Posts on Facebook claim that if elected president, Joe Biden would increase taxes from 12% to 25% on families earning $75,000 annually. This claim is false, as the former vice president has proposed to increase income taxes only on those earning over $400,000 a year.
The posts falsely claim that the Democratic nominee has proposed a significant tax increase on families earning $75,000. As explained in analyses by the Tax Policy Center ( here ) and the Committee for a Responsible Federal Budget ( here ), two independent public policy organizations in Washington, D.C., Biden’s plan calls for increased income and Social Security payroll taxes only for those earning over $400,000 a year.
Biden would roll back the income tax reductions of President Donald Trump’s 2017 tax overhaul, known as the Tax Cuts and Jobs Act of 2017 (TCJA), for those with incomes over $400,000 ( here ). He would also subject wages above $400,000 to the same 12.4% Social Security payroll tax that is currently only taxable for incomes up to $137,700 ( here ).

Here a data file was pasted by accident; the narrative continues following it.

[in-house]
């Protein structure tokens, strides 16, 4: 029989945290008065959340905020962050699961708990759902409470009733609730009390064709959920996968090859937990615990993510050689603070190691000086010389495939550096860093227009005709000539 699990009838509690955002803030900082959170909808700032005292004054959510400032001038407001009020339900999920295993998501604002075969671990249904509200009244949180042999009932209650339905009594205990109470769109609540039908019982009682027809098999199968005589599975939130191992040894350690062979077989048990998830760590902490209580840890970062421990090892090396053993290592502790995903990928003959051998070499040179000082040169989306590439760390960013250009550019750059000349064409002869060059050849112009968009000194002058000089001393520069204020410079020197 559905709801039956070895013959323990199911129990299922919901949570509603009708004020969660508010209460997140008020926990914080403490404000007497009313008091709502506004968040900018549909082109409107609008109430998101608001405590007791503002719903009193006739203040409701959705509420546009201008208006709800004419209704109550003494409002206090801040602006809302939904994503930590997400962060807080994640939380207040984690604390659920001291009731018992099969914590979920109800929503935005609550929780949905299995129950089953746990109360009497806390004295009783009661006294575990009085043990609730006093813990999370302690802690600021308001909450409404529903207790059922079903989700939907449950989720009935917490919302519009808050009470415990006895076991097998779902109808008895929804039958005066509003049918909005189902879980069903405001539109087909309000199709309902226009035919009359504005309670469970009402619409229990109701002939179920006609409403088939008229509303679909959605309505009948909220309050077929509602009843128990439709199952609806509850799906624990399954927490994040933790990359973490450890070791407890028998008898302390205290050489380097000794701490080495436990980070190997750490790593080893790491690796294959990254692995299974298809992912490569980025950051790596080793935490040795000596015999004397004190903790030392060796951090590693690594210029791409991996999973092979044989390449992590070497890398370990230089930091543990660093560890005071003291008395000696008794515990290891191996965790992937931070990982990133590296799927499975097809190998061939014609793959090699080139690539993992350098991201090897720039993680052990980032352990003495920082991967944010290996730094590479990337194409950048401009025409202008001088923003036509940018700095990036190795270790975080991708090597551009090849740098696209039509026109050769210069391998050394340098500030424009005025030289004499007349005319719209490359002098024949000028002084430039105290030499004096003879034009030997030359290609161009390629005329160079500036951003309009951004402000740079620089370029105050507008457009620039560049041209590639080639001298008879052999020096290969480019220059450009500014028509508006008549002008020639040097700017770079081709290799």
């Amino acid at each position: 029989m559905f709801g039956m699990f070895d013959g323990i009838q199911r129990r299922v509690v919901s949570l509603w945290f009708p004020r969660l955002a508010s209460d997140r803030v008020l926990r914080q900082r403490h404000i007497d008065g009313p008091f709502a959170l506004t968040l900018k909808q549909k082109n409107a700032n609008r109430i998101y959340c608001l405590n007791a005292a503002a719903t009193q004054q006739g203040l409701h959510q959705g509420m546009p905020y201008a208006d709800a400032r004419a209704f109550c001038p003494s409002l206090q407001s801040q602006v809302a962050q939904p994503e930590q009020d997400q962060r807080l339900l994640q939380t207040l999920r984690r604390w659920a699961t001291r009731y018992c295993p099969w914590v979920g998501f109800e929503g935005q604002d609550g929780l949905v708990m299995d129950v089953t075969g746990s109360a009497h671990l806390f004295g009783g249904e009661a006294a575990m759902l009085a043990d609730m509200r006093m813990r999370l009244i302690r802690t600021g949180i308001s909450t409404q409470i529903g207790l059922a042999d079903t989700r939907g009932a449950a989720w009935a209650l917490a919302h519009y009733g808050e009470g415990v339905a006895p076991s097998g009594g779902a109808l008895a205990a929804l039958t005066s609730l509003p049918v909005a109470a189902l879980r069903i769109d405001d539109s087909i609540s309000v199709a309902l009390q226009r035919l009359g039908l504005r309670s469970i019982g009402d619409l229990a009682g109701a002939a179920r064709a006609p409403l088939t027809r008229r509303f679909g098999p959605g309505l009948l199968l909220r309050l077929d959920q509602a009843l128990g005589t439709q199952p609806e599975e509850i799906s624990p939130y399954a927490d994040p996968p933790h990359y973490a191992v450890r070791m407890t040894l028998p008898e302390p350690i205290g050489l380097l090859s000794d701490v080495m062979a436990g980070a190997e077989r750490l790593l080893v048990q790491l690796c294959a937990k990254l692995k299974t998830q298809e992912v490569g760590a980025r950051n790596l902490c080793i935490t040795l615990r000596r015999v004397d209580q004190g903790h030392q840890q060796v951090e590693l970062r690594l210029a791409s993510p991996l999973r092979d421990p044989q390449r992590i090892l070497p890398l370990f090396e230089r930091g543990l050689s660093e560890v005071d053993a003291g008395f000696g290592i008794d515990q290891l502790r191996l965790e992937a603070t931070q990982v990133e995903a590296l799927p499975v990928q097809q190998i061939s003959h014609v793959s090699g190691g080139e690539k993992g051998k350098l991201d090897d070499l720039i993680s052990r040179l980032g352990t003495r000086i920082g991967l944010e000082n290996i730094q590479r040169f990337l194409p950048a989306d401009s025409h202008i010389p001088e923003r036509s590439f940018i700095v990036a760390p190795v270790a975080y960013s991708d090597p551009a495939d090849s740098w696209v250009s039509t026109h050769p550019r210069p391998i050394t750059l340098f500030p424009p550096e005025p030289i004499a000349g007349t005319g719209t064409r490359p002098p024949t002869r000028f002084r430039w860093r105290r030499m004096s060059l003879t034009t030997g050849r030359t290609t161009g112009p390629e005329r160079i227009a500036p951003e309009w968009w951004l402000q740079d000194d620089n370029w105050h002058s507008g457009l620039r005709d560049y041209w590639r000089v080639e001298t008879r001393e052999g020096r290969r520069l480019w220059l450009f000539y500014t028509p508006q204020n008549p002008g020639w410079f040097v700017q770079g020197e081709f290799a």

Michael Gwin, a spokesman for the Biden campaign, provided Reuters with the following statement via email: “Vice President Biden has made clear that no one making less than $400,000 will see their taxes raised under his plan, period. Moreover, Biden will give millions of middle-class families a tax cut through new refundable credits that lower the cost of health insurance, help first-time homebuyers buy a house, and assist working families pay for child care.”
As provided here by the Internal Revenue Service (IRS), the current income tax rate for a married couple filing jointly and earning $75,000 is 12%. For a single person earning $75,000 a year, that rate is 22%. The standard deduction for each of these categories, as well as those filing as heads of households, is adjusted each year for inflation. Contrary to what the posts claim, the tax rates will remain the same for those earning this amount if Joe Biden is elected president.
The standard deduction for married filing jointly rises to $24,800 for tax year 2020, up $400 from the prior year. For single taxpayers and married individuals filing separately, the standard deduction rises to $12,400 for 2020, up $200. For heads of households, the standard deduction is $18,650 for tax year 2020, up $300.
False. Joe Biden has not proposed to increase the income tax on couples earning $75,000 a year.
This article was produced by the Reuters Fact Check team. Read more about our fact-checking work here .
Our Standards: The Thomson Reuters Trust Principles.